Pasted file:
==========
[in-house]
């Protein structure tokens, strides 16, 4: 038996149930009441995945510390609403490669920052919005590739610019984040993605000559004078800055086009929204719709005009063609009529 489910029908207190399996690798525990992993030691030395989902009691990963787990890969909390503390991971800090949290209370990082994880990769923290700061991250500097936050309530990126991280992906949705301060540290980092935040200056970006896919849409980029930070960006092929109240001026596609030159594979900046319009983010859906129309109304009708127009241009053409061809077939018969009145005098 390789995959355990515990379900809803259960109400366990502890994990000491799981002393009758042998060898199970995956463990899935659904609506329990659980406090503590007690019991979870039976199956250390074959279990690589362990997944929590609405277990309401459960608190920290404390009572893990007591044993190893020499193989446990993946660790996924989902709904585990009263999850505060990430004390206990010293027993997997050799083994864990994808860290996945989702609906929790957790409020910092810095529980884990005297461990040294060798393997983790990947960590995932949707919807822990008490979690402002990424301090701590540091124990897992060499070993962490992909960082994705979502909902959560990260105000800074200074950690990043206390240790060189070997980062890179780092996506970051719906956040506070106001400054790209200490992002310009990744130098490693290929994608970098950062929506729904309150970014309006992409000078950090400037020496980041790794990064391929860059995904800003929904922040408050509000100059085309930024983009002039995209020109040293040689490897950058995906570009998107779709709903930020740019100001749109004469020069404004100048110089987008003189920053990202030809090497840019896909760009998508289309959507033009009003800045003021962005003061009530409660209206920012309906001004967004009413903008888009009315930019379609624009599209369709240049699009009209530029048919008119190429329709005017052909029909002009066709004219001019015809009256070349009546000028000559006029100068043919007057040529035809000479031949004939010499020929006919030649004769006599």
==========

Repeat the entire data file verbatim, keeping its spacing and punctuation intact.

[in-house]
């Protein structure tokens, strides 16, 4: 038996149930009441995945510390609403490669920052919005590739610019984040993605000559004078800055086009929204719709005009063609009529 489910029908207190399996690798525990992993030691030395989902009691990963787990890969909390503390991971800090949290209370990082994880990769923290700061991250500097936050309530990126991280992906949705301060540290980092935040200056970006896919849409980029930070960006092929109240001026596609030159594979900046319009983010859906129309109304009708127009241009053409061809077939018969009145005098 390789995959355990515990379900809803259960109400366990502890994990000491799981002393009758042998060898199970995956463990899935659904609506329990659980406090503590007690019991979870039976199956250390074959279990690589362990997944929590609405277990309401459960608190920290404390009572893990007591044993190893020499193989446990993946660790996924989902709904585990009263999850505060990430004390206990010293027993997997050799083994864990994808860290996945989702609906929790957790409020910092810095529980884990005297461990040294060798393997983790990947960590995932949707919807822990008490979690402002990424301090701590540091124990897992060499070993962490992909960082994705979502909902959560990260105000800074200074950690990043206390240790060189070997980062890179780092996506970051719906956040506070106001400054790209200490992002310009990744130098490693290929994608970098950062929506729904309150970014309006992409000078950090400037020496980041790794990064391929860059995904800003929904922040408050509000100059085309930024983009002039995209020109040293040689490897950058995906570009998107779709709903930020740019100001749109004469020069404004100048110089987008003189920053990202030809090497840019896909760009998508289309959507033009009003800045003021962005003061009530409660209206920012309906001004967004009413903008888009009315930019379609624009599209369709240049699009009209530029048919008119190429329709005017052909029909002009066709004219001019015809009256070349009546000028000559006029100068043919007057040529035809000479031949004939010499020929006919030649004769006599």